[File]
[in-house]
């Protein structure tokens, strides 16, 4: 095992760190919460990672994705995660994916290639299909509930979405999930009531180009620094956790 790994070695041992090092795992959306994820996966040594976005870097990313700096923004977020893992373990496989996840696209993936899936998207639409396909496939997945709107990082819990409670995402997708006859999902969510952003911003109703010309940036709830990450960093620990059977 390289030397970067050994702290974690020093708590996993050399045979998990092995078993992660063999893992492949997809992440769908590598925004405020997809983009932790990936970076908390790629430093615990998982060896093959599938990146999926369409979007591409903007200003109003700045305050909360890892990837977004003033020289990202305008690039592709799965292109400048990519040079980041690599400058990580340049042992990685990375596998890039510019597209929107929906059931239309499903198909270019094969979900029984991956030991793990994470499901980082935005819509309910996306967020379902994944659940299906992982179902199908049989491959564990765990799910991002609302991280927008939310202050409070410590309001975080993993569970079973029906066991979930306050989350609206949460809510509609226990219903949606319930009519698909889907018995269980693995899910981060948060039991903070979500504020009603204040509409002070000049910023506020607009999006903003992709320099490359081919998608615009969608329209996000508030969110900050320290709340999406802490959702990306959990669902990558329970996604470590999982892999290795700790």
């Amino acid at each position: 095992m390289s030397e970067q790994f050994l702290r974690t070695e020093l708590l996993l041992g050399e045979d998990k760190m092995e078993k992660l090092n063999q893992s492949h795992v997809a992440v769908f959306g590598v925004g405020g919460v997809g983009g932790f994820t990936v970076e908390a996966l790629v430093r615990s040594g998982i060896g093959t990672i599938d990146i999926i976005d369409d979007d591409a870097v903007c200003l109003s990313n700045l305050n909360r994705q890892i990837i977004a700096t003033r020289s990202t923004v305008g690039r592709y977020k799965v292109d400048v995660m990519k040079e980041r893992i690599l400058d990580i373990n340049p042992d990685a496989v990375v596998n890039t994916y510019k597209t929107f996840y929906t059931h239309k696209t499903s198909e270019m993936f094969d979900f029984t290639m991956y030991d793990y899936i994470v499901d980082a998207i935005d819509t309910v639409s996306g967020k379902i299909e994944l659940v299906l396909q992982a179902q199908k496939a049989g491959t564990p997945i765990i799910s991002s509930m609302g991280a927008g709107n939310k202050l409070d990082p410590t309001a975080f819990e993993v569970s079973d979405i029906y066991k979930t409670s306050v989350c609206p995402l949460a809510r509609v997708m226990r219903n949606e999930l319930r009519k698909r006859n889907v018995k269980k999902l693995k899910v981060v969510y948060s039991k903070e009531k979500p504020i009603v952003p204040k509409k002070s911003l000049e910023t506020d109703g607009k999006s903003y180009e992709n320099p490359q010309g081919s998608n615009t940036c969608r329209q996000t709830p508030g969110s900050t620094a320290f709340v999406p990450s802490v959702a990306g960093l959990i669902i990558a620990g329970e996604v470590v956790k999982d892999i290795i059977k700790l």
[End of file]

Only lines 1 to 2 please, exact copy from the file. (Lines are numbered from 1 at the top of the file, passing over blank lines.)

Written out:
[in-house]
């Protein structure tokens, strides 16, 4: 095992760190919460990672994705995660994916290639299909509930979405999930009531180009620094956790 790994070695041992090092795992959306994820996966040594976005870097990313700096923004977020893992373990496989996840696209993936899936998207639409396909496939997945709107990082819990409670995402997708006859999902969510952003911003109703010309940036709830990450960093620990059977 390289030397970067050994702290974690020093708590996993050399045979998990092995078993992660063999893992492949997809992440769908590598925004405020997809983009932790990936970076908390790629430093615990998982060896093959599938990146999926369409979007591409903007200003109003700045305050909360890892990837977004003033020289990202305008690039592709799965292109400048990519040079980041690599400058990580340049042992990685990375596998890039510019597209929107929906059931239309499903198909270019094969979900029984991956030991793990994470499901980082935005819509309910996306967020379902994944659940299906992982179902199908049989491959564990765990799910991002609302991280927008939310202050409070410590309001975080993993569970079973029906066991979930306050989350609206949460809510509609226990219903949606319930009519698909889907018995269980693995899910981060948060039991903070979500504020009603204040509409002070000049910023506020607009999006903003992709320099490359081919998608615009969608329209996000508030969110900050320290709340999406802490959702990306959990669902990558329970996604470590999982892999290795700790």